CPR Archive for Rebecca Bratspies

Tales from our trash: New York City’s sanitation workers, sustainable cities, and the value of knowledge

by Rebecca Bratspies | November 13, 2013

We have a problem in New York City: We generate more than 30,000 tons of waste each day. Roughly one third of that waste is household trash, and the daunting task of collecting garbage from New York City’s three million households falls to 7,000 workers from the NYC Department of Sanitation.  They are, in the words of artist Mierle Laderman Ukeles, “keeping New York City alive.” 

All of NYC’s waste is shipped out of state for disposal. But first, the city must consolidate the garbage at one of 58 waste transfer stations. In addition to the overpowering odors the trash itself produces, these stations generate a constant stream of truck traffic, air pollution, noise pollution, and safety issues. So, of course, no one wants to live near them.

Thus, it may come as no surprise that most of NYC’s waste transfer stations are concentrated in poor and minority communities in the Bronx, Queens, and Brooklyn. In 1996, the  ...

A Comic Book Sparks Kids Toward Environmental Justice

by Rebecca Bratspies | August 15, 2013
This blog is cross-posted on The Nature of Cities. In my first blog post for The Nature of Cities, I wrote about environmental justice as a bridge between traditional environmentalism and an increasingly urban global population. I suggested that we had work to do to makes environmental concerns salient to a new, ever-more urban generation. Since then, I have been working to test this hypothesis. To that end, I developed an environmental justice education project being implemented in New York City schools. ...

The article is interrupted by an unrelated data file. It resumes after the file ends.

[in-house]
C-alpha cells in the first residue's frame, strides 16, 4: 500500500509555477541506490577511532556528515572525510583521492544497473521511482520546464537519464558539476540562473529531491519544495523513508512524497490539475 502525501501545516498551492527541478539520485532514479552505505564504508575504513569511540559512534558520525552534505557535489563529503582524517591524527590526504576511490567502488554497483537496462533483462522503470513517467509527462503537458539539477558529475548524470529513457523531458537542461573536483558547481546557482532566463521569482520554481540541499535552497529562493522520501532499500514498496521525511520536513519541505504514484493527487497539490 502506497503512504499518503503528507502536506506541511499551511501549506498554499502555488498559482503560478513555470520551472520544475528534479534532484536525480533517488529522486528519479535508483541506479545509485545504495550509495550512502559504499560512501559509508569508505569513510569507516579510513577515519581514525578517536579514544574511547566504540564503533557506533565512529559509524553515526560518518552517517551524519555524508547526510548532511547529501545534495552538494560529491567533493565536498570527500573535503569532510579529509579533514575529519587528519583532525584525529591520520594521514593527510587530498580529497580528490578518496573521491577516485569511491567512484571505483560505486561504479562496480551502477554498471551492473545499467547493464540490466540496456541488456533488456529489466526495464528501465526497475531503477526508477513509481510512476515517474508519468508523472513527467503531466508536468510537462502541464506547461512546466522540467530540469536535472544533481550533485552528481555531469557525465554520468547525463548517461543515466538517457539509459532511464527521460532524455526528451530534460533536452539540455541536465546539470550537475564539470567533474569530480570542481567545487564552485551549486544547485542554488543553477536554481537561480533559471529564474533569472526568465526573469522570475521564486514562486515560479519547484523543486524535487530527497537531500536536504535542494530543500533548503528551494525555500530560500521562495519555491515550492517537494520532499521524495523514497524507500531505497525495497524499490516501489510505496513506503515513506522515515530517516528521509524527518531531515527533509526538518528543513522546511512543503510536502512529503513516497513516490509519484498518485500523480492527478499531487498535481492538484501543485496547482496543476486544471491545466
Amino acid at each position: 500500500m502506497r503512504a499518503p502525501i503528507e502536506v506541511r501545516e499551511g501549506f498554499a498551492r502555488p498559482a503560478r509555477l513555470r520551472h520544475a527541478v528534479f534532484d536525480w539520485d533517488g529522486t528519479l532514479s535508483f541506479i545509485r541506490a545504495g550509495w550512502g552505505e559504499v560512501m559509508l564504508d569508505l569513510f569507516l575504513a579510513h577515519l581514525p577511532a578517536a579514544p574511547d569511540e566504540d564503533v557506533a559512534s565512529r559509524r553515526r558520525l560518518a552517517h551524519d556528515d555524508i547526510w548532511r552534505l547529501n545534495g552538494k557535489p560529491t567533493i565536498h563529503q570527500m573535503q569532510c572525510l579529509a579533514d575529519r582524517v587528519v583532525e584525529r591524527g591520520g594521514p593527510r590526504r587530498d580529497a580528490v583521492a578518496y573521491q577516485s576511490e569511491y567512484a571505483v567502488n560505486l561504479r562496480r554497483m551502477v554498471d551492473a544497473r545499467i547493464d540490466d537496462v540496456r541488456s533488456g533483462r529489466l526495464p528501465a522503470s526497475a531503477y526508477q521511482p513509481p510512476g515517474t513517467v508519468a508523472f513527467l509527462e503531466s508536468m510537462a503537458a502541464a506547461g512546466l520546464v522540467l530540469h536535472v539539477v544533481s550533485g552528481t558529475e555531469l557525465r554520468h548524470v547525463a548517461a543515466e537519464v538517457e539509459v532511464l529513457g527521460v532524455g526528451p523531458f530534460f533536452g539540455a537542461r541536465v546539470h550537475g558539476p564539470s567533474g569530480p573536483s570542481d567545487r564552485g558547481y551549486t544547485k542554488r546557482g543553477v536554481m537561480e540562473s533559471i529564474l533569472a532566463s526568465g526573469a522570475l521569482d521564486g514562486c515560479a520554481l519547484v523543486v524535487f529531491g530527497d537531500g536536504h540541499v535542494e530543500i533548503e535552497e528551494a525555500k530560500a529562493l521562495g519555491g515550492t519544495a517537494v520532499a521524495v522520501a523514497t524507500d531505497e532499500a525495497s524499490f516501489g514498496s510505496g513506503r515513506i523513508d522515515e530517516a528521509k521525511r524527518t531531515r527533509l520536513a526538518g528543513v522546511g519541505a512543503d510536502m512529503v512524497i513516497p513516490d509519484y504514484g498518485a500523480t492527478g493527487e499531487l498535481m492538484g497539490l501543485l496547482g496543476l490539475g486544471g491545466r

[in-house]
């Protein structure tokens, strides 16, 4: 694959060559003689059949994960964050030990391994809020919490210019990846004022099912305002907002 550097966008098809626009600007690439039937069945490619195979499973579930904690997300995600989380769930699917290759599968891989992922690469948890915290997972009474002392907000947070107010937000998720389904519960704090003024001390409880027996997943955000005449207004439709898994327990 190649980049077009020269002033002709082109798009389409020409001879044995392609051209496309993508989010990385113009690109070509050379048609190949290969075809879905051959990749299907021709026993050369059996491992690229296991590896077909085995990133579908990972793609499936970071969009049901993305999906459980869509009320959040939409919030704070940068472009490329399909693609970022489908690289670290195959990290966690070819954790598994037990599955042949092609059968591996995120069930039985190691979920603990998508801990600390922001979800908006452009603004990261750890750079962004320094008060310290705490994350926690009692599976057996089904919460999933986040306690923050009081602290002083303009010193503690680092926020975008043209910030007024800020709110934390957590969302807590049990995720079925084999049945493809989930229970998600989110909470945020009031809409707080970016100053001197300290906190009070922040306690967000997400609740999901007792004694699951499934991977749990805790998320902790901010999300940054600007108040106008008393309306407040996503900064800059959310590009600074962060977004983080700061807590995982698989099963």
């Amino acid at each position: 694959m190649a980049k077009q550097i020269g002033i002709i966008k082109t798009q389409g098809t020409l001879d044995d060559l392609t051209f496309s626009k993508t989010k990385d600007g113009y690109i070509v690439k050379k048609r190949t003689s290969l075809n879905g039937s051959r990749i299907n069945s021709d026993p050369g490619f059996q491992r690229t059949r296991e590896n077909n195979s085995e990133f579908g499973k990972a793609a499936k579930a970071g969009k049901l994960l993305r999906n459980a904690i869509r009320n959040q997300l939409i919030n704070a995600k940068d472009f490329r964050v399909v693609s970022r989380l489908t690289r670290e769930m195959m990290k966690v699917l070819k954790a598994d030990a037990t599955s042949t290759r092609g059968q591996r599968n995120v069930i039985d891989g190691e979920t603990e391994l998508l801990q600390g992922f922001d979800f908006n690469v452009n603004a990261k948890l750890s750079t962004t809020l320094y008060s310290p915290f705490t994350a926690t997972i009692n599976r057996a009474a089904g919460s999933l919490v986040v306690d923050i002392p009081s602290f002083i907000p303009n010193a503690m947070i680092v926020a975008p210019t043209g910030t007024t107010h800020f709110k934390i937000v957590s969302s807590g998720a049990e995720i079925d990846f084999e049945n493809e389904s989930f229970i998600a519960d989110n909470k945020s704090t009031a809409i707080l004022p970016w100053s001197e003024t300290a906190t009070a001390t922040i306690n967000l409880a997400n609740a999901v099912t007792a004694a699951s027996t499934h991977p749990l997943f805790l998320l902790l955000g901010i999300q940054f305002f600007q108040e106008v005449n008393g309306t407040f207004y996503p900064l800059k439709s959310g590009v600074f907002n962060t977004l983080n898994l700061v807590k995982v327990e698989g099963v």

Navigating the High Seas: Why the U.S. Should Ratify the Law of the Sea Treaty

by Rebecca Bratspies | September 18, 2012
a(broad) perspective Today’s post is the last in a series on a recent CPR white paper, Reclaiming Global Environmental Leadership: Why the United States Should Ratify Ten Pending Environmental Treaties.  Each month, this series will discuss one of these treaties.  Previous posts are here. United Nations Convention on the Law of the Sea (UNCLOS) and Agreement Relating to the Implementation of Part XI of the Convention Adopted and Opened for Signature on December 10, 1982. Agreement on Part XI Adopted ...

Separating the Natural and Environmental Disasters in Japan

by Rebecca Bratspies | March 21, 2011
The twin natural disasters that struck Japan this month, earthquake and tsunami, left a trail of devastation in their path. Entire villages were lost. The death toll currently stands at more than 8,000 but is expected to rise much higher (more than 13,000 are missing). Even as survivors struggle for shelter, warmth and food, the natural disasters are being rapidly overshadowed by the unfolding nuclear disaster at the Fukushima Daiichi Nuclear Power Station. The key difference is that the nuclear disaster didn’t ...

Judge's Injunction Blocking Moratorium on Deepwater Drilling Discounts Statutory Intent

by Rebecca Bratspies | June 25, 2010
Cross-posted from IntLawGrrls. On Thursday Judge Martin Feldman of the U.S. District Court for the Eastern District of Louisiana refused to delay the effect of the preliminary injunction he issued on Tuesday, overturning the U.S. Department of Interior’s May 28, 2010, Temporary Moratorium on deepwater drilling. (Related court documents available here.) Several facets of the June 22 decision are truly astonishing. Nowhere in the decision is there any recognition of the unique, emergency circumstances or the grave threat to the ...

Deepwater Horizon: Day 48

by Rebecca Bratspies | June 07, 2010
Cross-posted from IntLawGrrls Ever since the Deepwater Horizon began gushing oil into the Gulf of Mexico, BP has been dazzling the American people with a series of colorfully named “solutions:” the dome; top hat, junk shot, top kill. However, as the days turned into week, and the weeks turned into months, one thing has become crystal clear. None of these fanciful solutions had ever been tried in deep water, and BP was making things up as it went along. It ...